Suburban Millionaires Beware — Private Equity Needs You

Blackstone Inc.’s private equity fund for wealthy individuals is a harbinger of two trends that many expect will transform investment management in the next decade. The first is getting a class of investors called “mini-millionaires” or “suburban millionaires” into alternative investments, and the second is pushing private equity for retail investors.

A century ago, “millionaire” meant “rich.” With mansions selling for $50,000, yachts for $10,000, servants paid $500 a year and Harvard University charging $200 per year for tuition, someone with a million dollars could live very well. Today that entire first million won’t get a mansion, or even a single-family home in some neighborhoods. It could take $50 million or so to put you in the category of a 1923 millionaire.

It was people in the $50 million and up wealth range who bought the hedge funds of the 20th century. Only later did institutions like pension funds and endowments get interested, driving growth in alternatives in the 21st century. As this investor base gets saturated, many alternative managers are looking to the $5 million to $50 million population — the mini-millionaires — for future asset growth.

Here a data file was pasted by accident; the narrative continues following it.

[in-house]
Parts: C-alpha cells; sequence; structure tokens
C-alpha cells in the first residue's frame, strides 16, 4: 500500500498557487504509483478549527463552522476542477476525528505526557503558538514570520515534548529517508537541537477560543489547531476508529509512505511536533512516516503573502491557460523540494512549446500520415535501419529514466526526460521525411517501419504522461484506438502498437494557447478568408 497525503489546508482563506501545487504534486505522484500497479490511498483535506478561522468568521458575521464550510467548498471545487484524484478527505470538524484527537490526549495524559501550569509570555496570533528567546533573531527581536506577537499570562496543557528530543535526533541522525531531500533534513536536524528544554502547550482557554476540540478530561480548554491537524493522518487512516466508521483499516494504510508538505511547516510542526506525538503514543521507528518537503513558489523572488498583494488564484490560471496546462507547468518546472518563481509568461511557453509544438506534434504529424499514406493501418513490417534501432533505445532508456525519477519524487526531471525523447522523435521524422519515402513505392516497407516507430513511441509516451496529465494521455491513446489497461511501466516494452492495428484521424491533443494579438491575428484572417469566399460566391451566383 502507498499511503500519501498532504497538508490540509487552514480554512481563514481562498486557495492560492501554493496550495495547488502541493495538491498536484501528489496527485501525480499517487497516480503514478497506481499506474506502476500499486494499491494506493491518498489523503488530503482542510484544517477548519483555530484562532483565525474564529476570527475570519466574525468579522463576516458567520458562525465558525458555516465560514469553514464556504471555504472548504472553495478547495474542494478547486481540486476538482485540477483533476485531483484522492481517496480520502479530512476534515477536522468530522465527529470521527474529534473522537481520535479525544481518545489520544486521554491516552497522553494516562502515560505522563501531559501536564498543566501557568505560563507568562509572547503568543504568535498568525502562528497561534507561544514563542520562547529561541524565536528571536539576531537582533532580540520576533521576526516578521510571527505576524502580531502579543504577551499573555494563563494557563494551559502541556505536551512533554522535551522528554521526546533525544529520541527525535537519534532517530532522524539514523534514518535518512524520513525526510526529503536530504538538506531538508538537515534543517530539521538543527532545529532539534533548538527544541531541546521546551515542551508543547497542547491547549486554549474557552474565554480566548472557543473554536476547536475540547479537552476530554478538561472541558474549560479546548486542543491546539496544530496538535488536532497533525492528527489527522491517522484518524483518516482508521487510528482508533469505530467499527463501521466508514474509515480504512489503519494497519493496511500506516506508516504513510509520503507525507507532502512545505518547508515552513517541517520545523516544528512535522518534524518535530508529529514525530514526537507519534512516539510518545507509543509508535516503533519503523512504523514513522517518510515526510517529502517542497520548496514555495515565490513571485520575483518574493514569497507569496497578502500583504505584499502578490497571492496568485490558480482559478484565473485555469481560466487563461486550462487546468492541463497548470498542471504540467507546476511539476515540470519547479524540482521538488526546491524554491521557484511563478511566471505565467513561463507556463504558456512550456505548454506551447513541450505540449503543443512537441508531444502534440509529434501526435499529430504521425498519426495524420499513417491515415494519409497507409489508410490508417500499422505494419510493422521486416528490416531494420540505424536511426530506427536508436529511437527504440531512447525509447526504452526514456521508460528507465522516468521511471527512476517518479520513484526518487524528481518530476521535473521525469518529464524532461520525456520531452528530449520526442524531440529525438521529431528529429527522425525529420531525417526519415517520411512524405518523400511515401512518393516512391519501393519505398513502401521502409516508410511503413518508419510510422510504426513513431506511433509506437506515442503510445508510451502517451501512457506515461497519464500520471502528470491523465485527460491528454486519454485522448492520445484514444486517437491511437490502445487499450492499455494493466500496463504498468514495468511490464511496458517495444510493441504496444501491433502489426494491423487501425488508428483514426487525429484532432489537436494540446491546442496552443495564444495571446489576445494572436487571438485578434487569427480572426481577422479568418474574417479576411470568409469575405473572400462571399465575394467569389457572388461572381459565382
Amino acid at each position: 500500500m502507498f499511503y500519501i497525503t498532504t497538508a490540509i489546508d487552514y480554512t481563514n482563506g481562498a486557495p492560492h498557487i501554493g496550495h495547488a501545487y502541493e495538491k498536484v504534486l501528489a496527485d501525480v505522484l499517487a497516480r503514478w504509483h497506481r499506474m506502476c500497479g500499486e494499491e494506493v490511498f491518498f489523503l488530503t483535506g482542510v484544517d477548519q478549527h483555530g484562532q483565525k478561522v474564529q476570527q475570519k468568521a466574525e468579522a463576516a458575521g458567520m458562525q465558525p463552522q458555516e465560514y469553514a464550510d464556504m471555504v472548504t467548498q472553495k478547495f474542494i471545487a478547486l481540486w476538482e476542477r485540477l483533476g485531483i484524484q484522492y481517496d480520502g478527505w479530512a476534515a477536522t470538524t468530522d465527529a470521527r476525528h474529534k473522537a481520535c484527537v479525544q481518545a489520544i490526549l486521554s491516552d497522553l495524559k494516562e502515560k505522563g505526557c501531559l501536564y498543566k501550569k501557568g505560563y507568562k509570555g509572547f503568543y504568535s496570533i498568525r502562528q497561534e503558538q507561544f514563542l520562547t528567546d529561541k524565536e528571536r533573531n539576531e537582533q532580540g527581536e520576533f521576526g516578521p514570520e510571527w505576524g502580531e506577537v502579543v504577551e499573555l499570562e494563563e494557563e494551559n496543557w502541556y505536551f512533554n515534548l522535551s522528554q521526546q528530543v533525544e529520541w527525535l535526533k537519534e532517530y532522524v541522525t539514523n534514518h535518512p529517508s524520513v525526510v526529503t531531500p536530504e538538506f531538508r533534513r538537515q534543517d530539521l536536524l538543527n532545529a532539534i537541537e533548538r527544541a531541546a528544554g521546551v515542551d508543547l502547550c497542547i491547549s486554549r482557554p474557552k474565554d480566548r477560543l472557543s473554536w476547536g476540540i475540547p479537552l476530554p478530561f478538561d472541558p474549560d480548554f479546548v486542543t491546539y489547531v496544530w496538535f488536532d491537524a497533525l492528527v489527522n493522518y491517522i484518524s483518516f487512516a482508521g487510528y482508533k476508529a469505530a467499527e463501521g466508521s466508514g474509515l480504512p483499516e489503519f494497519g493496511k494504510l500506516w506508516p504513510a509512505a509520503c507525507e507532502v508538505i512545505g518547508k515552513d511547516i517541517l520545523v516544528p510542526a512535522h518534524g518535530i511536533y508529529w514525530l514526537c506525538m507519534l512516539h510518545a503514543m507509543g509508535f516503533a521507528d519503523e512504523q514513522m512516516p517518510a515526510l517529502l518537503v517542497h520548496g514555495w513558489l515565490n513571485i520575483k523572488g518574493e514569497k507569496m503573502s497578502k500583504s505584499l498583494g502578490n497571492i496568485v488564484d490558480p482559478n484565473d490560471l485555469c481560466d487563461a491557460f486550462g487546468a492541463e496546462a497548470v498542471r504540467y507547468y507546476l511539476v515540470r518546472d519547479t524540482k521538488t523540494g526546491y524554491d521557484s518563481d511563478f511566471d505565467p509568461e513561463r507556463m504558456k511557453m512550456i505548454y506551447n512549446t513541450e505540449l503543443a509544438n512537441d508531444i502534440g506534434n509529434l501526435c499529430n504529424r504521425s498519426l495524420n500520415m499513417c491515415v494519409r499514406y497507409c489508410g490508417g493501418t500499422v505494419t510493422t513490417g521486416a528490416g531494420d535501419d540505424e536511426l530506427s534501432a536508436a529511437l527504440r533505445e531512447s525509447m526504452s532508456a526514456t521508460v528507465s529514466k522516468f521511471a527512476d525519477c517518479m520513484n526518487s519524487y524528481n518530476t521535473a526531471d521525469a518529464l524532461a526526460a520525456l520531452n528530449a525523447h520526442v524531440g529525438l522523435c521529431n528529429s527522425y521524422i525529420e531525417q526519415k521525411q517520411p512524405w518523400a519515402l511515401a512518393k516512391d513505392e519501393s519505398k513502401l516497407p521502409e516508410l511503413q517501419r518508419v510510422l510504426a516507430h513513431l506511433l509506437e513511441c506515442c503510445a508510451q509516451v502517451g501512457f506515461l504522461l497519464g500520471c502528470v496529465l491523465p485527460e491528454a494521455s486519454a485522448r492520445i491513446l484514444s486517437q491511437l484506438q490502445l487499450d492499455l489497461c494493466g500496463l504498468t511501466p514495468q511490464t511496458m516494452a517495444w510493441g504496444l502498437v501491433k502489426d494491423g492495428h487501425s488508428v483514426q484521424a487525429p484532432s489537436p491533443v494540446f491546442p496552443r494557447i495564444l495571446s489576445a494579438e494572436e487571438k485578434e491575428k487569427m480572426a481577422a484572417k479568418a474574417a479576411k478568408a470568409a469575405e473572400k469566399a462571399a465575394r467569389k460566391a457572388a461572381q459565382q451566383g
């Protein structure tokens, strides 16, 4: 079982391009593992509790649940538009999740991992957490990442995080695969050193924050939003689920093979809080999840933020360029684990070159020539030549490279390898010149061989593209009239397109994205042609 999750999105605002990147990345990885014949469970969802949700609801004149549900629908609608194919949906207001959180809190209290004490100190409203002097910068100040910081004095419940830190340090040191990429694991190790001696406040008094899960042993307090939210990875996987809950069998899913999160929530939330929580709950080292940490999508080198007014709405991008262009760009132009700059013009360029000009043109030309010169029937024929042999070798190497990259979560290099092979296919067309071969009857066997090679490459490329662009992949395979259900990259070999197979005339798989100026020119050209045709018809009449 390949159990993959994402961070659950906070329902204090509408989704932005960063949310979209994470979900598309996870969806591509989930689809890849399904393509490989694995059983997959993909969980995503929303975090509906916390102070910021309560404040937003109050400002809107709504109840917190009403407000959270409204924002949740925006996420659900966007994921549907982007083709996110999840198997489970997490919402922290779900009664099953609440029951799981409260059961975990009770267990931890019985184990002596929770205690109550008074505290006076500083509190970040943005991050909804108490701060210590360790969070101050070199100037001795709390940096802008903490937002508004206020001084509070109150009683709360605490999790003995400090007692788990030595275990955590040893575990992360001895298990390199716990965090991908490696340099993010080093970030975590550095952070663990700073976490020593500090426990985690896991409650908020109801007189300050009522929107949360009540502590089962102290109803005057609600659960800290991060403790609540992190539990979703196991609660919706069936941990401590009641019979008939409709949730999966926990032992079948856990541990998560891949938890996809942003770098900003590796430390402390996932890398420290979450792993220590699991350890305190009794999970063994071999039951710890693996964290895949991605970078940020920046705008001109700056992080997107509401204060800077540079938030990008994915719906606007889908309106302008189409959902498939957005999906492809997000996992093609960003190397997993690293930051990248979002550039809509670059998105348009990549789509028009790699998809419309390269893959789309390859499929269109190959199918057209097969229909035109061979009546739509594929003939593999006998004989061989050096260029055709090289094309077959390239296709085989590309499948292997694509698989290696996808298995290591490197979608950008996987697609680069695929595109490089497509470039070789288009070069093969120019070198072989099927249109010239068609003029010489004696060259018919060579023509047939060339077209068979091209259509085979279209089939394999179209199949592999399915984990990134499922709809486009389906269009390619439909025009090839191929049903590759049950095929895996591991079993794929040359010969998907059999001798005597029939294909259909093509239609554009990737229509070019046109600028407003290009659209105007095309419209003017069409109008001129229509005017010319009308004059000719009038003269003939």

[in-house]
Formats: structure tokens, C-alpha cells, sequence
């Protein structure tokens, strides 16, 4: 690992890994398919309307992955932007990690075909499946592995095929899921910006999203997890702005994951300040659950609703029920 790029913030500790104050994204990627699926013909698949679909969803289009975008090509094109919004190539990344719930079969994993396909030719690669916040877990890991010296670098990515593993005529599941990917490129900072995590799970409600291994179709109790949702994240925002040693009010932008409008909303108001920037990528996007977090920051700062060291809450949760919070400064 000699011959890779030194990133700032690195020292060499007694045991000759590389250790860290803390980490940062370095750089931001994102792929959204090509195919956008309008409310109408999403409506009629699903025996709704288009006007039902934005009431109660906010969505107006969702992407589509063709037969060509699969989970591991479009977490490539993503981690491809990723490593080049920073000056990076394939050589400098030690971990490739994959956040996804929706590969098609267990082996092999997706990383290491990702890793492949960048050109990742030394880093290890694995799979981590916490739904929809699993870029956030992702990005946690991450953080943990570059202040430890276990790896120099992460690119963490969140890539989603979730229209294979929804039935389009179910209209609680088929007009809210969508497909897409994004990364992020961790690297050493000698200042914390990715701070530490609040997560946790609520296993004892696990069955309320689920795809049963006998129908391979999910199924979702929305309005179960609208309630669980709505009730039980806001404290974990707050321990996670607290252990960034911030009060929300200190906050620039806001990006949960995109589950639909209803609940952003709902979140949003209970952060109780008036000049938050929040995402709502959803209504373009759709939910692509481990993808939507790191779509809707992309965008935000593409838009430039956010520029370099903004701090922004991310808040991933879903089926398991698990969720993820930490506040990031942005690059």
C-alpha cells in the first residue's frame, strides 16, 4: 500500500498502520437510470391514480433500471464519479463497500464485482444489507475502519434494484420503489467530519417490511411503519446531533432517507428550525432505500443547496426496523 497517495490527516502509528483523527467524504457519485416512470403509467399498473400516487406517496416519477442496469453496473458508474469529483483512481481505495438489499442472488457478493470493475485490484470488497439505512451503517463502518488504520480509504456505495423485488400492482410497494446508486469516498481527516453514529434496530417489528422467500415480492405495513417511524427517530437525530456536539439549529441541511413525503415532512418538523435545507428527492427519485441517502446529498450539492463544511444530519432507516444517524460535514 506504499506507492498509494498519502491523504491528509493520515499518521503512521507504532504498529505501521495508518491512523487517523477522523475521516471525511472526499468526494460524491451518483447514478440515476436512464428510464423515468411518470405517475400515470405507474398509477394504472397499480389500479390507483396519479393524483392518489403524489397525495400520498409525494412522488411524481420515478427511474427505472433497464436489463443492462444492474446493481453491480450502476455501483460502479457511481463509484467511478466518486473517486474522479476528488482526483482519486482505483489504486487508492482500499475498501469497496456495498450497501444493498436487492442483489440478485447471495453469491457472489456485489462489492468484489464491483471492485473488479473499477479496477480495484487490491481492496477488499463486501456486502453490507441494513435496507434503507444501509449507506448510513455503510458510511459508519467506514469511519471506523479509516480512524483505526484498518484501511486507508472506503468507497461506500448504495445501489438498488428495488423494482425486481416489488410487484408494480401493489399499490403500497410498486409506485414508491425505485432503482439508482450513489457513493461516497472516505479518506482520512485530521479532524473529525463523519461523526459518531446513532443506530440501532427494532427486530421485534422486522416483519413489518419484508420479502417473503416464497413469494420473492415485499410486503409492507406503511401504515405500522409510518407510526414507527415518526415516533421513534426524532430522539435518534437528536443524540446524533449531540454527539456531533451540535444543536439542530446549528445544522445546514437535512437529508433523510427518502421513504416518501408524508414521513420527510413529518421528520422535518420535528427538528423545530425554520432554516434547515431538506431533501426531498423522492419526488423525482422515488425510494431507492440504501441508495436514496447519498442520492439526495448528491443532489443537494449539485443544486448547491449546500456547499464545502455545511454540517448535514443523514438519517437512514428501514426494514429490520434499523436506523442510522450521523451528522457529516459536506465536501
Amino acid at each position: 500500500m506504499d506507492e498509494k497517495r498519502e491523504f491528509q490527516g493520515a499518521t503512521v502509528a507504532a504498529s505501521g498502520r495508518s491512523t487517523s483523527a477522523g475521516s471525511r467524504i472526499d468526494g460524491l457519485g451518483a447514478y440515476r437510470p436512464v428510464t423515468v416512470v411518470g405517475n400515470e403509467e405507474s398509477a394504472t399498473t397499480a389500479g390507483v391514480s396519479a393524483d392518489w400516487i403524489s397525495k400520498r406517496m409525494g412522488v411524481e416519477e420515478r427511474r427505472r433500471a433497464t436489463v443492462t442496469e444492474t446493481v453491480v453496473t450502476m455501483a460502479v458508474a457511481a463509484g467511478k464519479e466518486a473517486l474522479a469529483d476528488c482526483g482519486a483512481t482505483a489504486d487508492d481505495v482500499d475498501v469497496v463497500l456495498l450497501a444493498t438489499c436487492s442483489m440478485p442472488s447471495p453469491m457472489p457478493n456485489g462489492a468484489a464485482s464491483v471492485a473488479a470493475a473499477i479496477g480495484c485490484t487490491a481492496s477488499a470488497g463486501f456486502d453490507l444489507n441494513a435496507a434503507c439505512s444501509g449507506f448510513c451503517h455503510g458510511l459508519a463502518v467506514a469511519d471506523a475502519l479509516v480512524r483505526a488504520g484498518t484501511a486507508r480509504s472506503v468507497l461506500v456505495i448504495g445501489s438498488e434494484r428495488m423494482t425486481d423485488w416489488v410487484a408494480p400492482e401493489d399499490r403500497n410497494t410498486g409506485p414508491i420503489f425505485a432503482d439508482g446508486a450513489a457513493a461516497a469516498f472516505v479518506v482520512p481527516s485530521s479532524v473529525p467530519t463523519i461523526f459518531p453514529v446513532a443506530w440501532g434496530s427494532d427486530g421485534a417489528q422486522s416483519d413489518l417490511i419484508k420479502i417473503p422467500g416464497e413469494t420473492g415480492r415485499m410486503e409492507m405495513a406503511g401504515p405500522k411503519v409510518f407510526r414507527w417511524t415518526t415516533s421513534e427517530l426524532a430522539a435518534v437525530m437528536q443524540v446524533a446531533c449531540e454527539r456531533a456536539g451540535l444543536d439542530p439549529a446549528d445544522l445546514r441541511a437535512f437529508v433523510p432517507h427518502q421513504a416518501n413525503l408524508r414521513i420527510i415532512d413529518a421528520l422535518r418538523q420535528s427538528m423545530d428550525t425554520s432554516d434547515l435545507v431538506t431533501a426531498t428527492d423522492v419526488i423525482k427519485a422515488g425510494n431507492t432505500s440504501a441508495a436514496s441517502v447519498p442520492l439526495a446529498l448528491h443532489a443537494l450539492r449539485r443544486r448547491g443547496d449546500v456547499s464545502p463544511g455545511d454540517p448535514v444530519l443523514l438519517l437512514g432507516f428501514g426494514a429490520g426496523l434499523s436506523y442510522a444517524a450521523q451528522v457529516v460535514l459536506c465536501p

About 12% of American households have at least $5 million of wealth, but that is misleading. Few people are born with $5 million. Most mini-millionaires are people over 55 who earned between $150,000 and $250,000 in their peak earning years and gradually accumulated wealth. Back-of-the-envelope calculations suggest that more than half of households headed by one or two college graduates will reach the $5 million level before retirement, plus many small business owners and others who did not graduate college — or as much as 30% of US households.

That answers the question of why Blackstone and other alternative asset managers are interested in mini-millionaires. If Blackstone can get an average of $1 million each from 1% of 40 million households, that’s $400 billion, about a 40% increase in its assets under management. And that’s just US investors. Moreover, private equity relies on cheap leverage, and higher interest rates are limiting institutional investors’ appetites for the strategy, making it more urgent to find new fields to plow.

The logic for the industry is clear, but does private equity have a place in the portfolios of mini-millionaires?